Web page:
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Re: ZDNet Schema article,and hiding complexity within user-friendlyproducts

I think this is very wonderfully said. Yes, it is in almost every one's
mind, but I sincerely wonder if there is a single researcher who is not
worried about XML Schema.

The one problem which could be slightly grave is the reliance of other XML
specifications such as XPath 2.0 requirements, XML Query Algebra etc on
XML Schema. I hope there is not too much coupling of other specifications
with XML Schema, and I think the people in these WGs are very aware of
Schema defects, so they will do the best they can, though they are
severely tied.

regards - murali.

On Mon, 23 Apr 2001, Eric van der Vlist wrote:

> Michael Champion wrote:
> .../...
> > Anyone want to pick up the thread ... is something like W3C XML Schema a
> > "good thing" after all if it can be wrapped up in user-friendly tools? Or is
> > its "power" (aka "complexity") too great to fully encapsulate inside a
> > friendly interface?
> I don't think that the success or failure of W3C XML Schema will come
> from its technical qualities or defects, but like it is the case with
> hardware or software products, from its marketing.
> Good thing or bad thing, W3C XML Schema is likely to succeed whatever
> you put under the cover!
> Marketed as "XML Schema", it is already in most of the people mind
> (except maybe on this list), THE schema language to use for XML, just
> because it is proposed by the W3C, the same organization that has
> published XML.
> Most of the people tend to prefer buying all their technologies from the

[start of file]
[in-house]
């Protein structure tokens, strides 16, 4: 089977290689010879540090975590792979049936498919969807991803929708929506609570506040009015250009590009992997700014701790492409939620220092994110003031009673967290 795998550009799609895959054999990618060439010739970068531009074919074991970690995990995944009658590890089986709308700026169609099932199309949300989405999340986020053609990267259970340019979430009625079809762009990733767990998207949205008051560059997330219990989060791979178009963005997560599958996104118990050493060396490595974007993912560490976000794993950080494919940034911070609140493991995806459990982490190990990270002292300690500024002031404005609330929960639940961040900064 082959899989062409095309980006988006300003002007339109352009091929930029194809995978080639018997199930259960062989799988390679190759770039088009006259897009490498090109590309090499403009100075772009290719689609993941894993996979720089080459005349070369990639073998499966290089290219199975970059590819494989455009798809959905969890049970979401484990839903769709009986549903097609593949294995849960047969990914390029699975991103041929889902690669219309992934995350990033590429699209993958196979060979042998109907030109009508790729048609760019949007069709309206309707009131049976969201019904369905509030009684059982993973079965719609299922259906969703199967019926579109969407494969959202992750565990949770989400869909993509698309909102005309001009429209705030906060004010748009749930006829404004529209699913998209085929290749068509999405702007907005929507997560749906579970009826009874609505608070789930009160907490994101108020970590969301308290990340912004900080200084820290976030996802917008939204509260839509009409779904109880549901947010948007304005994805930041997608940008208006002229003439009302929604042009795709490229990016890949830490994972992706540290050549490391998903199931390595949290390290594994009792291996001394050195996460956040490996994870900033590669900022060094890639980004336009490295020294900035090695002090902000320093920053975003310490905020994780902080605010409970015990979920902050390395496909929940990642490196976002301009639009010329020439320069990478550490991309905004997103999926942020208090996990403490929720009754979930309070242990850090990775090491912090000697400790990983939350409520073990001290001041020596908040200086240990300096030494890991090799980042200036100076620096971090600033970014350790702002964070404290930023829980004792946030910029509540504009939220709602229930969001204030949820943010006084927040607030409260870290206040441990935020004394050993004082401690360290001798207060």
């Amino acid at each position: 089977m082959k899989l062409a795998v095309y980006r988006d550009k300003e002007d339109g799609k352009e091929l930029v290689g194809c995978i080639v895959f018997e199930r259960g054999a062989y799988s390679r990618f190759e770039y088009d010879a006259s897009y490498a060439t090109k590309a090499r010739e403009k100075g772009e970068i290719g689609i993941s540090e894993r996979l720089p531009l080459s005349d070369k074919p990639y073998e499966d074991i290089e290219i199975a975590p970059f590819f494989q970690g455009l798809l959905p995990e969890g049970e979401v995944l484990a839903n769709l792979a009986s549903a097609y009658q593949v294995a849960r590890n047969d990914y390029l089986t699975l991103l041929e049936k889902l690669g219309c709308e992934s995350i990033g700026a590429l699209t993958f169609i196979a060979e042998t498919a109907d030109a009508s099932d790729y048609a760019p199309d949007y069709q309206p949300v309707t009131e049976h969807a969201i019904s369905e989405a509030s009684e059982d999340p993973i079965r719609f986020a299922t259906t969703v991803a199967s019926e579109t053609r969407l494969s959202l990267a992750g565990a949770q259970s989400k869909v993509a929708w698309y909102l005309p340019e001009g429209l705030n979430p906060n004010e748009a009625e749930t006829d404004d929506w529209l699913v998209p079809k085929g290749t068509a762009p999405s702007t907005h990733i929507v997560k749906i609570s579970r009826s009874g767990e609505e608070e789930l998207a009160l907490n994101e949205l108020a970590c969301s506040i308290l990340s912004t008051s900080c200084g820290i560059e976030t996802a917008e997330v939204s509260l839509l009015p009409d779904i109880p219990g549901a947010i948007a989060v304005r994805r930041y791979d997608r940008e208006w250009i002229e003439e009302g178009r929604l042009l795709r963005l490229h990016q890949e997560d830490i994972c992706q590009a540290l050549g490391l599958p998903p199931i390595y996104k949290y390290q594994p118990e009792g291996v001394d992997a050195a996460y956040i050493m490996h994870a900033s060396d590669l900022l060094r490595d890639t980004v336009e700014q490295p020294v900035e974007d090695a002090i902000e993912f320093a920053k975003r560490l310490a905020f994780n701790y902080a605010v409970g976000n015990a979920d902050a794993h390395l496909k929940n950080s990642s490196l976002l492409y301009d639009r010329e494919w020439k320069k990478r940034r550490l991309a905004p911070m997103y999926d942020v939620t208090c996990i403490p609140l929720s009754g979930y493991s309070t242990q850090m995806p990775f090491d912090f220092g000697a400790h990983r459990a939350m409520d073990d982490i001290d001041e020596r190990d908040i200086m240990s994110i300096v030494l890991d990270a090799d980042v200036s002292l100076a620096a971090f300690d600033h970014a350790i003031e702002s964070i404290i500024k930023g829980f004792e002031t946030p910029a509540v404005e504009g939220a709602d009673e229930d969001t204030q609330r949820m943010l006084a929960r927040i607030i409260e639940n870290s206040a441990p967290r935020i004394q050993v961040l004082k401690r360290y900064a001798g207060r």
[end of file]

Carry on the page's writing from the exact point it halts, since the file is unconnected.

> same supplier to avoid the nightmare of integrating products from
> different vendors and will "buy" W3C XML Schema with XML for the same
> reason they've been using SQL*Forms, Visual Basic or DB2 on
> mainframes...
> This is a huge responsibility for the Schema Working Group since it
> means that the defects of W3C XML Schema will be perceived by most as
> defects of XML.
> I think there are still 2 useful tasks that can be done by independent
> developers, though.
> One is to develop other schema languages that we can used for our own
> purpose and that may inspire future releases of W3C XML Schema but won't
> probably get a significant "market share" compared to W3C XML Schema.
> The other is to try to find the best ways to use W3C XML Schema with its
> defects.
> That being said, it's not its power that frighten me but its rigidity
> and the fact that it cannot describe all the flavors of XML.
> Eric
> --
> See you in Hong Kong for www10:
>                      http://www.www10.org/program/w10-half-tut.shtml#ta5
> ------------------------------------------------------------------------
> Eric van der Vlist       Dyomedea                    http://dyomedea.com
> http://xmlfr.org         http://4xt.org           http://examplotron.org
> ------------------------------------------------------------------------
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